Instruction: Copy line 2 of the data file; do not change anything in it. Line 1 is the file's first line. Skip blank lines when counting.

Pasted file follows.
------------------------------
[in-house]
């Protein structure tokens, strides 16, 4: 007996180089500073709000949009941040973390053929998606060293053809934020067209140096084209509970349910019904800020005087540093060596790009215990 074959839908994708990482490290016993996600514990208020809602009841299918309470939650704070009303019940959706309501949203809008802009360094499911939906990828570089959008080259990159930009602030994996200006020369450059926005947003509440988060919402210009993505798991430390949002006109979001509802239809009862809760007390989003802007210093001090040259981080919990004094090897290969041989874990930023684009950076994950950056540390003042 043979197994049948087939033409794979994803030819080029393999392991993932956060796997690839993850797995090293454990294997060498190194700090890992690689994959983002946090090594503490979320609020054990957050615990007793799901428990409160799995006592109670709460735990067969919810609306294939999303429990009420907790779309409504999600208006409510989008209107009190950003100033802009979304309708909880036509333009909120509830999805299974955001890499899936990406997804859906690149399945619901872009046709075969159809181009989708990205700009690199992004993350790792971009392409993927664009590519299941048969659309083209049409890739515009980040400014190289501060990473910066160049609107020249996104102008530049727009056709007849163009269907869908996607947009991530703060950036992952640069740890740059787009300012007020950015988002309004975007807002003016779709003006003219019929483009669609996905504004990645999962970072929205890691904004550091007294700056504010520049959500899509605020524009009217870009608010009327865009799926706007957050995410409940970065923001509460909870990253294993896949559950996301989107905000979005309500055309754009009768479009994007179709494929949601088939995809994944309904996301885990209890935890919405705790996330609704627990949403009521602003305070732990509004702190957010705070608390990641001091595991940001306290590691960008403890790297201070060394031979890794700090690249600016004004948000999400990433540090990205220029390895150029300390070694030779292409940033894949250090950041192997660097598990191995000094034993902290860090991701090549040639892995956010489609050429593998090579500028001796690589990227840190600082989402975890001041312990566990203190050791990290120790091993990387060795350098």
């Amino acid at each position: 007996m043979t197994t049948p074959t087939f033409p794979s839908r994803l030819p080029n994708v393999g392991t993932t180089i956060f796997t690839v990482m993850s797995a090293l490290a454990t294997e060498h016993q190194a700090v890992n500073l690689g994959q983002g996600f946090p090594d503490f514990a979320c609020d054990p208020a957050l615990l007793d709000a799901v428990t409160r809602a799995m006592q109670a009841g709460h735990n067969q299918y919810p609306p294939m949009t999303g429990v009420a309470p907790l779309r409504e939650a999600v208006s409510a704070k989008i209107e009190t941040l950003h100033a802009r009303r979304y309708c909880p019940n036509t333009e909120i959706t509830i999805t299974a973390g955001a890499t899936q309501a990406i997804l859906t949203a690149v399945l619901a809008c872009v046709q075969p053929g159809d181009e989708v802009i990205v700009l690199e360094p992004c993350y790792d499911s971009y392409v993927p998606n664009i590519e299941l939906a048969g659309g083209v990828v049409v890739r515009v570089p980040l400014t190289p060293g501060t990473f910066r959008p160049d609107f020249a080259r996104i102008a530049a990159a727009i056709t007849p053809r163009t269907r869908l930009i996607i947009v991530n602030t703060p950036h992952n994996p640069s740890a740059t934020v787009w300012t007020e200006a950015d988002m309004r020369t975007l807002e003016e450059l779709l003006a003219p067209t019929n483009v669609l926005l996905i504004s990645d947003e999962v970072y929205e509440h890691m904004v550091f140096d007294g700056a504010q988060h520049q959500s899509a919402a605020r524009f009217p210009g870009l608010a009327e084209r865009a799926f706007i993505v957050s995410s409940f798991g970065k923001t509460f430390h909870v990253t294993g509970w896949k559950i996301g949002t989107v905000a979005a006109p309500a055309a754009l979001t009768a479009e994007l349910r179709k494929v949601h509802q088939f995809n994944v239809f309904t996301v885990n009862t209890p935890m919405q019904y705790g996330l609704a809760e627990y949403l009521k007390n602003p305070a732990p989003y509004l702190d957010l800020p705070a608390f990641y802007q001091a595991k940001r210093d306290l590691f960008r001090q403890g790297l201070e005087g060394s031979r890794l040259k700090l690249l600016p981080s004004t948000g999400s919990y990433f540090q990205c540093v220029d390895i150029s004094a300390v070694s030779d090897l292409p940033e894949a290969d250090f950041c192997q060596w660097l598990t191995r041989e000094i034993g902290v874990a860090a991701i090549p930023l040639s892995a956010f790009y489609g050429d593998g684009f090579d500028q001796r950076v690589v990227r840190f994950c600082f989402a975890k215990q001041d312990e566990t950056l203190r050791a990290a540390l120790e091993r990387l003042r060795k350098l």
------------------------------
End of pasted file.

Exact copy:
């Protein structure tokens, strides 16, 4: 007996180089500073709000949009941040973390053929998606060293053809934020067209140096084209509970349910019904800020005087540093060596790009215990 074959839908994708990482490290016993996600514990208020809602009841299918309470939650704070009303019940959706309501949203809008802009360094499911939906990828570089959008080259990159930009602030994996200006020369450059926005947003509440988060919402210009993505798991430390949002006109979001509802239809009862809760007390989003802007210093001090040259981080919990004094090897290969041989874990930023684009950076994950950056540390003042 043979197994049948087939033409794979994803030819080029393999392991993932956060796997690839993850797995090293454990294997060498190194700090890992690689994959983002946090090594503490979320609020054990957050615990007793799901428990409160799995006592109670709460735990067969919810609306294939999303429990009420907790779309409504999600208006409510989008209107009190950003100033802009979304309708909880036509333009909120509830999805299974955001890499899936990406997804859906690149399945619901872009046709075969159809181009989708990205700009690199992004993350790792971009392409993927664009590519299941048969659309083209049409890739515009980040400014190289501060990473910066160049609107020249996104102008530049727009056709007849163009269907869908996607947009991530703060950036992952640069740890740059787009300012007020950015988002309004975007807002003016779709003006003219019929483009669609996905504004990645999962970072929205890691904004550091007294700056504010520049959500899509605020524009009217870009608010009327865009799926706007957050995410409940970065923001509460909870990253294993896949559950996301989107905000979005309500055309754009009768479009994007179709494929949601088939995809994944309904996301885990209890935890919405705790996330609704627990949403009521602003305070732990509004702190957010705070608390990641001091595991940001306290590691960008403890790297201070060394031979890794700090690249600016004004948000999400990433540090990205220029390895150029300390070694030779292409940033894949250090950041192997660097598990191995000094034993902290860090991701090549040639892995956010489609050429593998090579500028001796690589990227840190600082989402975890001041312990566990203190050791990290120790091993990387060795350098």